Estonian Hound

The Estonian Hound was originally bred to hunt in the dense forests of Estonia. It is noted for its keen sense of smell and its tri-colored coat, which includes white markings that make it easy to spot when working in the field.

General details

Dogs of the breed are of medium size and strong constitution. The weight ranges between 15 and 20 kilograms, while the height varies between 45 and 52 centimeters in males, and between 42 and 49 centimeters in females. The life expectancy of this breed is 12 to 15 years. They belong to Group 6 of the Fédération Cynologique Internationale (FCI), which groups hounds and related breeds.

Breed history in brief

The Estonian Hound is a breed originating in Estonia that was developed in the early 20th century by crossing local tracking dogs with European hunting breeds, such as the English Foxhound and the German Hound. The breed was created out of the Estonian hunters' need for a dog with a great sense of smell, endurance and agility, ideal for hunting in the country's dense forests. The breed was recognized by the FCI in 1998. Currently, the Estonian Hound is highly valued by hunters and is dedicated to hunting small prey such as foxes and hares, although it is also loved as a family companion.

Breed characteristics

The Estonian Hound is a strongly built breed, with well developed limbs and muscles. The head is wedge-shaped, with slightly oval, dark brown eyes. The ears have rounded edges, are set high and hang close to the cheeks. The tail is sabre-shaped and reaches to the hock, but is never carried over the back. The coat is short, smooth and shiny, but with a rough texture to the touch. Its tail is densely furred and at the tip of the tail, the hair is slightly shorter. The typical coloration pattern is tricolor and consists of black spots with white and tan markings. The Estonian Hound is friendly and even-tempered, with a strong hunting instinct. Although independent, they are also loyal and devoted to their families. However, due to their distrust of strangers, it is important to properly socialize and train them from an early age. They are noted for their keen sense of smell, intelligence and agility.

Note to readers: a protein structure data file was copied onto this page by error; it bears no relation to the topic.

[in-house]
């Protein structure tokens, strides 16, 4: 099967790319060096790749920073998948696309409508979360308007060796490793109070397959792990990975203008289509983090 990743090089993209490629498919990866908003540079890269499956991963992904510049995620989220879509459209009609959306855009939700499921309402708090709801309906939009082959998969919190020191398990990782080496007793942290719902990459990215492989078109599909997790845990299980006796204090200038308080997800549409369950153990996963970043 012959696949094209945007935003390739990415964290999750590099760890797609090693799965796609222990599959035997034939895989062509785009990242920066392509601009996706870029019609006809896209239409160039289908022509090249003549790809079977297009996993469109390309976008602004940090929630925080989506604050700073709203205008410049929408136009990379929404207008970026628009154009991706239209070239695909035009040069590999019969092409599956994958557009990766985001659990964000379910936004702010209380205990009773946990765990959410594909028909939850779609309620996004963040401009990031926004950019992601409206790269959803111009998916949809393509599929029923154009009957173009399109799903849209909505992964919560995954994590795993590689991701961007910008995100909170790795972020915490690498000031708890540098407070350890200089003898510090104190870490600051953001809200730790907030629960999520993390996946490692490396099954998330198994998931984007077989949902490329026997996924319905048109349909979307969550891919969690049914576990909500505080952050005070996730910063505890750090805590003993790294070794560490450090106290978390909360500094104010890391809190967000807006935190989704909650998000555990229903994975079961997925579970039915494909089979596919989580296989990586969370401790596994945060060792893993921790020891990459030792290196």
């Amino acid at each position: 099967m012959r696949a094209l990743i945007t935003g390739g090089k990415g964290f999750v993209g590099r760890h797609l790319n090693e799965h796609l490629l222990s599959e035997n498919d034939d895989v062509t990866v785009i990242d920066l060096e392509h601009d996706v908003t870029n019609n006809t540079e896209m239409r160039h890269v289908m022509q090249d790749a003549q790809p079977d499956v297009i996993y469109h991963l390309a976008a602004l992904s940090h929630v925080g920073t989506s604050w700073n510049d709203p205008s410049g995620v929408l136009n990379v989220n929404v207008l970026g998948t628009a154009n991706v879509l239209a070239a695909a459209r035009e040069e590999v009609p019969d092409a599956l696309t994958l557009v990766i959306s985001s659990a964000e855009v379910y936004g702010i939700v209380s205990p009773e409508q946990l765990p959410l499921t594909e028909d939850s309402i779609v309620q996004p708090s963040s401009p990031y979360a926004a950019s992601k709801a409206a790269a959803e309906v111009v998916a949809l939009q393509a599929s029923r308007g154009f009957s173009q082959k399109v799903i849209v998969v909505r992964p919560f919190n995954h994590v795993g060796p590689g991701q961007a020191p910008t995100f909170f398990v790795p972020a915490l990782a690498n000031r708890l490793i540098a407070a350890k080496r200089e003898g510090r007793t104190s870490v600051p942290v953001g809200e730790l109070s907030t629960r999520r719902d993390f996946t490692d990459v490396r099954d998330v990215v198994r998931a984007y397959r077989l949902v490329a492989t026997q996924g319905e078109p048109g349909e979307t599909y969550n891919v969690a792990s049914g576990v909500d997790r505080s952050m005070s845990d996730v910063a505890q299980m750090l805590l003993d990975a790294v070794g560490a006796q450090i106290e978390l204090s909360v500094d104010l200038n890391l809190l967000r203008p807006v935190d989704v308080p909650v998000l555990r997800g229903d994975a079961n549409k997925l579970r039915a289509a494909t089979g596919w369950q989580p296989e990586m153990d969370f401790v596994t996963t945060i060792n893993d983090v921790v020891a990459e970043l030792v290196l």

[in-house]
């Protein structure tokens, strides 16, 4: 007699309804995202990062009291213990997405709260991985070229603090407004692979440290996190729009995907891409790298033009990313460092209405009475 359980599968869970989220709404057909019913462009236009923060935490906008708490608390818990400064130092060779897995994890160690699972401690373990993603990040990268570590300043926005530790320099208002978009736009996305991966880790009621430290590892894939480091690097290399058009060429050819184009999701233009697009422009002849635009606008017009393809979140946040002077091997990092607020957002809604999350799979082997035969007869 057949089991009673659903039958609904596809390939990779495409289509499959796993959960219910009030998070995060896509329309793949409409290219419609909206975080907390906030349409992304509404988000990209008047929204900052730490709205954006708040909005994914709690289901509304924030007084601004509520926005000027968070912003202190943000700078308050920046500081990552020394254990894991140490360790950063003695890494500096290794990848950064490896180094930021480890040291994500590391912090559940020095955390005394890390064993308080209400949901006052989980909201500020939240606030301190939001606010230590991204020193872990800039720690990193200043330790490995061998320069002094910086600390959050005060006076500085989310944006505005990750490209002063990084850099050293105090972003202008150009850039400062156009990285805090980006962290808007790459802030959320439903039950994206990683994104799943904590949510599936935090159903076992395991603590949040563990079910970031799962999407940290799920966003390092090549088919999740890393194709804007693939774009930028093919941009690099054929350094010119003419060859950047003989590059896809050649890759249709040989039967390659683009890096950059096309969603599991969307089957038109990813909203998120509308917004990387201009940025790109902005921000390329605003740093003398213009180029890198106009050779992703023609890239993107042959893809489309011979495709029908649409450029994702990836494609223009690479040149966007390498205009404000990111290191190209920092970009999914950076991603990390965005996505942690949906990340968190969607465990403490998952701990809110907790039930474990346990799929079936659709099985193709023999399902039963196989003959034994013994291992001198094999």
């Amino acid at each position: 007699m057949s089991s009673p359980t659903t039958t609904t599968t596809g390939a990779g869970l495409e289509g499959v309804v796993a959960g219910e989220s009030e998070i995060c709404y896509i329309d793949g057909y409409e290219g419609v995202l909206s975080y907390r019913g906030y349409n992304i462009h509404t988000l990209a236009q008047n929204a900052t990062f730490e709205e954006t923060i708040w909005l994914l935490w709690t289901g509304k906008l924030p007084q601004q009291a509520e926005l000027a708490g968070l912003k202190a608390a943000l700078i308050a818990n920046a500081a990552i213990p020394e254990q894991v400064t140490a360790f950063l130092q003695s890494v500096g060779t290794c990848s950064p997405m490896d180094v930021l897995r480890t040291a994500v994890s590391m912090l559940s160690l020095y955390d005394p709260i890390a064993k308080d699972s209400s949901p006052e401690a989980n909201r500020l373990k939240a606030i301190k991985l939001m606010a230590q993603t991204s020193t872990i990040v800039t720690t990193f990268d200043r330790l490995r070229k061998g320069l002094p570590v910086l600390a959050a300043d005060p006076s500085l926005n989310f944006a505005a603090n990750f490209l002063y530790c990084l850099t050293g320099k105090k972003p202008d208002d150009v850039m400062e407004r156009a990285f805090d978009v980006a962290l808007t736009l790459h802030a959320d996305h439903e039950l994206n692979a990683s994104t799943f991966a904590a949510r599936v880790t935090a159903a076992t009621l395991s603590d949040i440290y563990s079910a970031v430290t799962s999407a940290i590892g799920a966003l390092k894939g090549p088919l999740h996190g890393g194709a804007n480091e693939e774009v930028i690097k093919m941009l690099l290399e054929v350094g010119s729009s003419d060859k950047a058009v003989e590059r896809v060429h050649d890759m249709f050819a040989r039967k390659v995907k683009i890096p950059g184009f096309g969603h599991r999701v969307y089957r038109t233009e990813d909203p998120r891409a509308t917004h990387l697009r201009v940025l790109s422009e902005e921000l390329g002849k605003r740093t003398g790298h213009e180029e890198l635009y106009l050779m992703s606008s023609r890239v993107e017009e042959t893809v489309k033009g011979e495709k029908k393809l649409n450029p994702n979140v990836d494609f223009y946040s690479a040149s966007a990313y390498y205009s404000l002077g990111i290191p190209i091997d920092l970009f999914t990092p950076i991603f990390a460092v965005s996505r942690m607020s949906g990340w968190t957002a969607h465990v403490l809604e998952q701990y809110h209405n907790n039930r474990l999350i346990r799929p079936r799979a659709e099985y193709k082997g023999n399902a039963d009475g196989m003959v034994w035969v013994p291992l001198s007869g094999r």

Common health problems

Information on the most common diseases in the Estonian Hound breed is limited. Even so, it is likely to be predisposed to some of the most common disorders in dogs such as hip dysplasia, cataracts, progressive retinal atrophy, hypothyroidism or volvulo-gastric dilatation.

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